The central bank has already raised its benchmark interest rate twice this year to 3%, after keeping at a record low 2.5% to support the economy.

Data from the Commodities Futures Trading Commission released Friday showed that speculators decreased their bullish bets on the New Zealand dollar in the week ending May 13.

Net longs totaled 19,340 contracts as of last week, compared to net longs of 20,693 contracts in the previous week.

In the week ahead, investors will be looking to the minutes from the Federal Reserve's latest monetary policy meeting, due for release on Wednesday, for insight on the central bank's view of the economy.

Ahead of the coming week, Investing.com has compiled a list of these and other significant events likely to affect the markets.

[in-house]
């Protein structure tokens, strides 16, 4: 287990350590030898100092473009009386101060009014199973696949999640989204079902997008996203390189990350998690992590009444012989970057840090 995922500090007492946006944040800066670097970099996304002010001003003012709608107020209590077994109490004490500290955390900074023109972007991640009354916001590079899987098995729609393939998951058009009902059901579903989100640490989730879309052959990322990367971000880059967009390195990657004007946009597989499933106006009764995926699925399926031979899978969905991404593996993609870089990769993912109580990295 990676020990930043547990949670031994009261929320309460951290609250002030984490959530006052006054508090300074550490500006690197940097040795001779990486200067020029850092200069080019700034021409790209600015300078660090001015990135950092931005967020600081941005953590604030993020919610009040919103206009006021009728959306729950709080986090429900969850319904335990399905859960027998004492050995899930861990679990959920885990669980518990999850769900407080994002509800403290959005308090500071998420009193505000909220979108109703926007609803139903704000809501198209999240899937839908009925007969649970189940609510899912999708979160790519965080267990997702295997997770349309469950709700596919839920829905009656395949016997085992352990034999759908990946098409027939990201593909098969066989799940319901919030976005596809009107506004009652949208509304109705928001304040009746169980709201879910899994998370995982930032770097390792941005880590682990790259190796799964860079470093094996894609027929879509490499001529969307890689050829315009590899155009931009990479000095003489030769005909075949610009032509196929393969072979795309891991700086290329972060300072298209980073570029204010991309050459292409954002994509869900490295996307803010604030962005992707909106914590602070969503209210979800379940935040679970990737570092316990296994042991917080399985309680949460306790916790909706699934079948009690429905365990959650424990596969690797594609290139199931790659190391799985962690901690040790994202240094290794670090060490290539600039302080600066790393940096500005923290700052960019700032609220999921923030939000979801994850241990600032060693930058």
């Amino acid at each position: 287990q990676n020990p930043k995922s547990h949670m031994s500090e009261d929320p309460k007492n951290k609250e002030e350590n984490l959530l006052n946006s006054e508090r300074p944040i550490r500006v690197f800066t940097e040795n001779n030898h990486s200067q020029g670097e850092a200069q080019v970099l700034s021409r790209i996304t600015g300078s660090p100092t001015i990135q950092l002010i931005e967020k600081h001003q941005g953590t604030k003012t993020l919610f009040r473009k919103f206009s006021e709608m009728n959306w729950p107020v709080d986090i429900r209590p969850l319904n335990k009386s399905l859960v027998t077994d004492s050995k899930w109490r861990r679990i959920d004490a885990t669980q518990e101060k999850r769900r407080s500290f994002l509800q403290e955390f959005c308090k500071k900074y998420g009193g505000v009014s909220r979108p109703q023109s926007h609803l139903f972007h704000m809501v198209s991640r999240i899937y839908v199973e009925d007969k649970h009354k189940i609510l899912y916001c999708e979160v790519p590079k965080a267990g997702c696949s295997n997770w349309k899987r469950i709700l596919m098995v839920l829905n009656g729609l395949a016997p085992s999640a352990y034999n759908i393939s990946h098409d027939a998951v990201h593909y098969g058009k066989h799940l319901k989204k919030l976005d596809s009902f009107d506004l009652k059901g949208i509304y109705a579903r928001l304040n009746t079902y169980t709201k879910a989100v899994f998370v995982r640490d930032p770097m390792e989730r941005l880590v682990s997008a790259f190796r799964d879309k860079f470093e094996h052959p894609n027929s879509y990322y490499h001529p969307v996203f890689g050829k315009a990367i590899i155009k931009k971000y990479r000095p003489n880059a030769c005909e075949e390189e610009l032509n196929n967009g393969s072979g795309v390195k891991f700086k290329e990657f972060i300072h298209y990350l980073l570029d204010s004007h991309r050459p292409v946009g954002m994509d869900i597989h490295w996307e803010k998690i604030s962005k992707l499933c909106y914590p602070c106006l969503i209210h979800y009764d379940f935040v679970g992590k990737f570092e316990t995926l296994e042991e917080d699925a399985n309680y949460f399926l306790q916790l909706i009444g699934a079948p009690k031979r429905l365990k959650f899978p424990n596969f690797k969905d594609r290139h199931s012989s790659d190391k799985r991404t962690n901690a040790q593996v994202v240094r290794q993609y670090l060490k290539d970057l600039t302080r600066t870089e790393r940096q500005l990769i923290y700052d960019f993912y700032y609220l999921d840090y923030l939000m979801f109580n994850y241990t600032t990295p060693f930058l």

Monday, May 19
  • New Zealand is to publish data on producer price inflation.
Tuesday, May 20
  • Federal Reserve Bank of Philadelphia Charles Plosser and Federal Reserve Bank of New York President William Dudley are to speak.
Wednesday, May 21
  • Fed Chair Janet Yellen is to speak at an event in New York. Later Wednesday, the Fed is to publish the minutes of its May meeting.
Thursday, May 22
  • New Zealand is to produce data on inflation expectations.
  • China is to publish the preliminary reading of the HSCB manufacturing index. The Asian nation is the New Zealand’s second-largest trade partner.
  • The U.S. is to release its weekly report on initial jobless claims and private sector data on existing home sales.
Friday, May 23
  • The U.S. is to round up the week with data on new homes sales.